The cabin and cockpit area were consumed by fire. Flight control continuity was confirmed from the rudder, elevator, and elevator trim to the cockpit area. Continuity was also confirmed from the ailerons to the cockpit area. Measurement of the elevator trim control revealed a 6-degree tab down (nose-up) trim. The landing gear and flaps were found retracted. The left engine fuel valve was found off-scale, and the right engine fuel valve was found in the crossfeed position; however, the cables between the valves and the control handles had been pulled from the valves during the impact sequence. An attitude indicator, airspeed indicator, altimeter, vertical speed indicator, load meter, fuel quantity indicator, and cabin pressure indicator were the only instruments recovered, and they sustained fire damage. The faceplate was missing from the attitude indicator and disassembly of the unit revealed the gyro and gyro housing exhibited rotational scoring. The respective needles were missing from the airspeed indicator, altimeter, and vertical speed indicator. The altimeter displayed 29.80 in the Kollsman window.

Both engines were removed from the airframe for inspection. The left propeller hub had separated from the left engine during impact, and all three propeller blades separated from the hub. One propeller blade exhibited s-bending, chordwise scratching, and tip curling. The other two propeller blades were later recovered from the scene by an environmental crew. The Nos. 1, 2, and 3 top spark plugs, and the Nos. 1, 3, 4, and 5 bottom spark plugs were removed from the left engine. Examination of the spark plugs revealed their electrodes were intact and deposits were light gray in color. The No. 6 cylinder sustained impact damage and the crankshaft could not be rotated by hand. The oil sump was then removed to facilitate borescope access to the crankshaft. A borescope examination of the camshaft, crankshaft, and cylinders did not reveal any catastrophic failures. The oil filter was disassembled and no metallic contamination was observed. The turbocharger impeller blade could be rotated freely by hand. The engine driven fuel pump drive shaft remained intact. The throttle and mixture linkage remained attached to the fuel servo. Both magnetos and the vacuum pump were not recovered and presumed destroyed; however, the vacuum pump drive shaft remained intact.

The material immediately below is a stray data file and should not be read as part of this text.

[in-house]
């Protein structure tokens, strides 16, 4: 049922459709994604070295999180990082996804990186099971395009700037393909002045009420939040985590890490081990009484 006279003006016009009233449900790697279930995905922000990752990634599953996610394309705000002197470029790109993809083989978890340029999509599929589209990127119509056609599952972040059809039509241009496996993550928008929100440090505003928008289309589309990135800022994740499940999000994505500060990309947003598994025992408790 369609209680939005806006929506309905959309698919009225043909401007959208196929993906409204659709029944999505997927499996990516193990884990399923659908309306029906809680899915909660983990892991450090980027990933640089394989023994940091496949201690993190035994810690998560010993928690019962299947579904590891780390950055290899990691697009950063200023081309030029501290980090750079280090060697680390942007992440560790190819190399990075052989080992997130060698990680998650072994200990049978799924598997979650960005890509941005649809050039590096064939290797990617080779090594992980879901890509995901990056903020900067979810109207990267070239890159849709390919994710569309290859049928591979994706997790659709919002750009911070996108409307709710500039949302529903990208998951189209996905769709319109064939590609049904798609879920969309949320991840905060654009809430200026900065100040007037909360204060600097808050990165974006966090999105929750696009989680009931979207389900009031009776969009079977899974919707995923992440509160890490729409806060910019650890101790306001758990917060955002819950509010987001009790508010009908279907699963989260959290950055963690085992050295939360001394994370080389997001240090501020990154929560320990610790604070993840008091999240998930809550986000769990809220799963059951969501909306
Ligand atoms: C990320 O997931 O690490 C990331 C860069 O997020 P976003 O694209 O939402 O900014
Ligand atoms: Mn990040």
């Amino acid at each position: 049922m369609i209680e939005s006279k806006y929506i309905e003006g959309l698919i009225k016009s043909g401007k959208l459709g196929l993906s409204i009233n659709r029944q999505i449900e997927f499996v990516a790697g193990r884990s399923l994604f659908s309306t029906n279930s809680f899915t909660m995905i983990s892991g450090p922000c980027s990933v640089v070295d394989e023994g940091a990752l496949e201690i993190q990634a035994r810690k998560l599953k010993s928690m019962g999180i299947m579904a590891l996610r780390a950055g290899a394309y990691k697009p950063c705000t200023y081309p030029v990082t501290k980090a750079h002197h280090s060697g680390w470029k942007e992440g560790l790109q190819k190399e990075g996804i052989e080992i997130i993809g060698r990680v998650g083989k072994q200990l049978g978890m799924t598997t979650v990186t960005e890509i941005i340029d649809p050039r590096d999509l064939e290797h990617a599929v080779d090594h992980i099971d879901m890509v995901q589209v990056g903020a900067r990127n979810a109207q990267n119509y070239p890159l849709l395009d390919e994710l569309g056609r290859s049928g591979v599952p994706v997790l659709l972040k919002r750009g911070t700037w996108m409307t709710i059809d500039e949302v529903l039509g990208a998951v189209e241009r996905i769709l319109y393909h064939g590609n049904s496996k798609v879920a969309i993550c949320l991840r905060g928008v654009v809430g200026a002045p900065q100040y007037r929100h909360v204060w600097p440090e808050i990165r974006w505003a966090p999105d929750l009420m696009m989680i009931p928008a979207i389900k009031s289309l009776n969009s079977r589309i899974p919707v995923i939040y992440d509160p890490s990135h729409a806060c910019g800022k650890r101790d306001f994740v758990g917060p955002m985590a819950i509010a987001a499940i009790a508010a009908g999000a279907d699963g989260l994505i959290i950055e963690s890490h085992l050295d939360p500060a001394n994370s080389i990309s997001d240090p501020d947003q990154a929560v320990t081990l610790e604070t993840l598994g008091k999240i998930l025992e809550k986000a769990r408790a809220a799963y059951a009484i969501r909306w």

The right propeller hub separated from the right engine and two of the blades separated from the hub. One of the separated blades exhibited s-bending, chordwise scratching, and leading edge gouging. The other two blades exhibited minor damage. Due to impact damage, the crankshaft rotation was limited to approximately 30 degrees. Camshaft and crankshaft continuity to the rear accessory section was confirmed. All pistons moved during rotation, as did the magneto drives and oil pump drive. All spark plugs were removed from the engine, except for the No. 3 top and the Nos. 4 and 6 bottom. The spark plug electrodes were intact and light gray in color. The oil filter was disassembled and no metallic contamination was observed. The turbocharger impeller blade could be rotated freely by hand. The engine driven fuel pump drive shaft remained intact, as did the vacuum pump drive shaft. The vacuum pump was removed from the engine and disassembled for inspection; the vanes remained intact and rotational scoring was observed on the housing. The throttle and mixture linkage remained attached to the fuel servo. Both magnetos produced spark at all leads when rotated with a drill.


An autopsy was performed on the pilot on January 7, 2011, by the Jefferson County Medical Examiner's Office, Birmingham, Alabama.

Toxicological testing was performed on the pilot by the FAA Bioaeronautical Science Research Laboratory, Oklahoma City, Oklahoma.

Review of the toxicology report revealed"

"...0.0178 (ug/ml, ug/g) Tetrahydrocannabinol (Marihuana) detected in Lung
Tetrahydrocannabinol (Marihuana) NOT detected in Kidney
0.0522 (ug/ml, ug/g) Tetrahydrocannabinol Carboxylic Acid (Marihuana) detected in Liver
0.0267 (ug/ml, ug/g) Tetrahydrocannabinol Carboxylic Acid (Marihuana) detected in Kidney
Tetrahydrocannabinol Carboxylic Acid (Marihuana) NOT detected in Lung..."


Review of FAA Advisory Circular 60-4A revealed:

"The attitude of an aircraft is generally determined by reference to the natural horizon or other visual references with the surface, if neither horizon nor surface references exist, the attitude of an aircraft must be determined by artificial means from the flight instruments. However, during periods of low visibility, the supporting senses sometimes conflict with what is seen, when this happens, a pilot is particularly vulnerable to disorientation. The degree of disorientation may vary considerably with individual pilots, Spatial disorientation to a pilot means simply the inability to tell which way is up."